Fifth Empire Company

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We are a sail cargo cooperative, transporting sustainable goods by sustainable means.

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The Fifth Empire Company is a sail cargo cooperative. Our mission is to offer a small scale, sustainable alternative to commercial shipping, focussing on environmentally friendly products, heritage handicrafts and the creative arts. We are currently establishing a network of artists and artisans, whose products we will eventually, potentially, transport throughout Europe by sail. If you wish to collaborate please go to the Join page for more information.

Let us travel for a moment to the sunset of the Golden Age of Sail. Sailing cargo ships have reached their technological zenith. Famous tea clippers like Taeping, Cutty Sark and Thermopylae, and gargantuan grain-shipping windjammers with names like Moshulu, Passat and Pamir, hold their own against the advance of steam. They race the oceans, competing for the fastest passage. By no means slow or inefficient, these ships represented the culmination of a technology used continuously for over 2000 years.

Contrary to common assumptions, which might lead one to assume that sail had already become obsolete by the mid-1800’s, commercial sailing ships continued to ply their trade for the next hundred years, despite the prevalence of motorised competition. The last grain race - the fiercely competitive seasonal passage of windjammers carrying Australian grain to England - took place in the year 1949, not so very long ago, up until which point sailing cargo had still been a viable commercial venture. In short, sail shipping did not go out of fashion because it ceased to work - indeed, those same trade winds still blow - rather, it became outmoded by the capacity, more than the velocity, of motor-transport. Slow-steaming measures, introduced in 2007 and now adopted by nearly all global shipping lines in an effort to reduce fuel costs, limit the speed of container ships to 14-18 knots, while the China tea clippers had an average top speed of 16 knots and no fuel costs whatsoever!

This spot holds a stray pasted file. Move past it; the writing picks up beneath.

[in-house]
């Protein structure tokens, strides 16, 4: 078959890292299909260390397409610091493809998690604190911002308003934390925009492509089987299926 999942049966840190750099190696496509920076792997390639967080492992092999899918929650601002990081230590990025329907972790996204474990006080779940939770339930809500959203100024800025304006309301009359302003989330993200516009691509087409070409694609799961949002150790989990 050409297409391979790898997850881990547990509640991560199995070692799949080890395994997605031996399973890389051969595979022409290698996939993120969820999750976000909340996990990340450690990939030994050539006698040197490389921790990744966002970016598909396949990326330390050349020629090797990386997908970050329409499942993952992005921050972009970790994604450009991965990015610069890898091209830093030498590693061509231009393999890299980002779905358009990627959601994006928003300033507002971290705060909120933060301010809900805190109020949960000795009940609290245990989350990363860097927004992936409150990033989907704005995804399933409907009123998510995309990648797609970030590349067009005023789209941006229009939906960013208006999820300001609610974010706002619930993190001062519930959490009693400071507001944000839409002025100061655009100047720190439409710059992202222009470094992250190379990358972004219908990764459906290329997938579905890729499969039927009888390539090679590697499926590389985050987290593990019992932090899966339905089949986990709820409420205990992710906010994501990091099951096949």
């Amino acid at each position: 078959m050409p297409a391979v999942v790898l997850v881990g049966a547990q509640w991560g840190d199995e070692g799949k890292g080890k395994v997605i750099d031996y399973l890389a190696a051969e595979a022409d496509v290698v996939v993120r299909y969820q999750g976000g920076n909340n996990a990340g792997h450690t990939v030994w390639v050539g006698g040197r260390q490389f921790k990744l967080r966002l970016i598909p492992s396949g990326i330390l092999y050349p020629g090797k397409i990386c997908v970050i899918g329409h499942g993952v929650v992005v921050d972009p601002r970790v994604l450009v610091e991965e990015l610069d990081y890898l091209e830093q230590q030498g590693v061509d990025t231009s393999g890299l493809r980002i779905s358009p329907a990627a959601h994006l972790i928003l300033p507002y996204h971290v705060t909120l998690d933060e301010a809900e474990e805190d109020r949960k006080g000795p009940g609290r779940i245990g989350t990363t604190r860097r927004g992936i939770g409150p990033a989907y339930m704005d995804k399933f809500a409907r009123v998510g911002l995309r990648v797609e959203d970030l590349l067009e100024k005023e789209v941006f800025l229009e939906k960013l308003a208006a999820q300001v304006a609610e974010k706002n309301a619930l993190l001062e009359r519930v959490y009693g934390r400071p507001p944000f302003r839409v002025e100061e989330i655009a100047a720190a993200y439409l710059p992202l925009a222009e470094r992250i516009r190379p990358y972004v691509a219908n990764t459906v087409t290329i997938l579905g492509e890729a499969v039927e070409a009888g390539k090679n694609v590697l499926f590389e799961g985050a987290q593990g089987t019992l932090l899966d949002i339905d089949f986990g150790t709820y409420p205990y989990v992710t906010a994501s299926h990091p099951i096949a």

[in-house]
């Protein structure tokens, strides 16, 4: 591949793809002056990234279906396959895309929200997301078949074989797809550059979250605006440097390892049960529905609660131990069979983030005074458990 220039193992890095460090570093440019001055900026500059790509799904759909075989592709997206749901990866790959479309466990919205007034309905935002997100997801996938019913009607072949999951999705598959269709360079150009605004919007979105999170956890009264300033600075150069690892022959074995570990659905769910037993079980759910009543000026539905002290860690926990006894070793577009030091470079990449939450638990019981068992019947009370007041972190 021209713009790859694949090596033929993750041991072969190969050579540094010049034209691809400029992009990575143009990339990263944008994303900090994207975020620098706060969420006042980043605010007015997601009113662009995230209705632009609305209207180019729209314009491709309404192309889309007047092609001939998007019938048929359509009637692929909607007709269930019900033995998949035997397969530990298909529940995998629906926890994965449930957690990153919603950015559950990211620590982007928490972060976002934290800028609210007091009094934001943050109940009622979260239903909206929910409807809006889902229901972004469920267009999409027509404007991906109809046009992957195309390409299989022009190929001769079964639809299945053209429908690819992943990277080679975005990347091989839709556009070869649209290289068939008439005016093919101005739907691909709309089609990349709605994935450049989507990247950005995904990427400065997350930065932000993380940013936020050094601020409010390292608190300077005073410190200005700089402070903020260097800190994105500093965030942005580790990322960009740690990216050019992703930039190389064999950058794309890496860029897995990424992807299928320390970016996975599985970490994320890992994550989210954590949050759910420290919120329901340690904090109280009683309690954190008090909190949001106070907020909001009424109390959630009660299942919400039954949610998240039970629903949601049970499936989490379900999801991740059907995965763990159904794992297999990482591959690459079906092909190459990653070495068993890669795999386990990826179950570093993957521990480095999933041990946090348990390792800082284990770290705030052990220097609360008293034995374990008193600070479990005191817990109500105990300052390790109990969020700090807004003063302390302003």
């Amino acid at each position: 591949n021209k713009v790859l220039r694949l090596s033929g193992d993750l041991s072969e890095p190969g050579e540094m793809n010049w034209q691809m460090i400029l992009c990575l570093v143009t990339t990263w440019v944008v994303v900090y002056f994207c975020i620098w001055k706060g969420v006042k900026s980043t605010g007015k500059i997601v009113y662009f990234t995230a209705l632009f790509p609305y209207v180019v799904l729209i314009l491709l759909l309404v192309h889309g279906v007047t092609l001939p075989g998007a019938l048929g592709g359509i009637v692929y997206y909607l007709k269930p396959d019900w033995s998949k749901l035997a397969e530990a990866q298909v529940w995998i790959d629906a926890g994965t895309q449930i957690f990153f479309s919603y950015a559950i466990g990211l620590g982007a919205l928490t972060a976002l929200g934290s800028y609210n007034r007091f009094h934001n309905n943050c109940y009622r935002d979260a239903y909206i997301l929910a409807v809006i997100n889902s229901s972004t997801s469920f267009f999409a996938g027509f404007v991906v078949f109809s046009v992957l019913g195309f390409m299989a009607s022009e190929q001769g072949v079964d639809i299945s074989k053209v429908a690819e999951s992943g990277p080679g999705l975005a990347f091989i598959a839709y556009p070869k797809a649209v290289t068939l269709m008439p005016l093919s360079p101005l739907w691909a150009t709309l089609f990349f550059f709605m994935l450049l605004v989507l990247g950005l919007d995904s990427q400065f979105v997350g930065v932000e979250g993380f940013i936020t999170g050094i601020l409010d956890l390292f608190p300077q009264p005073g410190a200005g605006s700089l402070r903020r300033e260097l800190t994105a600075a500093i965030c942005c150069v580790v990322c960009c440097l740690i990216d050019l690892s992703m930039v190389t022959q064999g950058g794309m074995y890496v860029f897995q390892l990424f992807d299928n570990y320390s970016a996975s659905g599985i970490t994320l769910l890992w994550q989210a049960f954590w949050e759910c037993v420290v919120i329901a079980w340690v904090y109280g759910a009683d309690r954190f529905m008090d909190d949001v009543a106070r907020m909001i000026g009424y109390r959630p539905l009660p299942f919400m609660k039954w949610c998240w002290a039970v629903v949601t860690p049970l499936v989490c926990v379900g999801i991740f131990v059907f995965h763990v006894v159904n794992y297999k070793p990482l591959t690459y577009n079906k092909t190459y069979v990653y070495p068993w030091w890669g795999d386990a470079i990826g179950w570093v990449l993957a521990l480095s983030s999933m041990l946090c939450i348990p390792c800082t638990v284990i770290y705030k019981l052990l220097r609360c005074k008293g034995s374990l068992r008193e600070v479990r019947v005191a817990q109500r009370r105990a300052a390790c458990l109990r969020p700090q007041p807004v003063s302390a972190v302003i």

In the search for sustainable solutions to the demands of the modern world, there may once again be a place for masts and spars on the seven seas. 'Low-tech’ solutions, far from being irrelevant in today’s ‘high-tech’ world, can offer viable answers to modern problems. Rather than abandoning the knowledge and technologies of past generations in favour of the latest advancements, we might instead stand to benefit by rediscovering the tried and true solutions that already exist: by downscaling that which need not be industrialised, by simplifying that which never needed to be complicated, and by re-examining all that has been absentmindedly condemned to obsolescence - not with the aim of regression, but with the notion of achieving a technological equilibrium in which the best of the past, present and future can be drawn upon to solve the problems of today.

This story reaches further than sustainable shipping alone; it is also the story of what the world could be and what it must become in order to prevent a global ecological cataclysm. It is the story of Sustainable Degrowth.

To learn more, please enjoy the following pages and resources:




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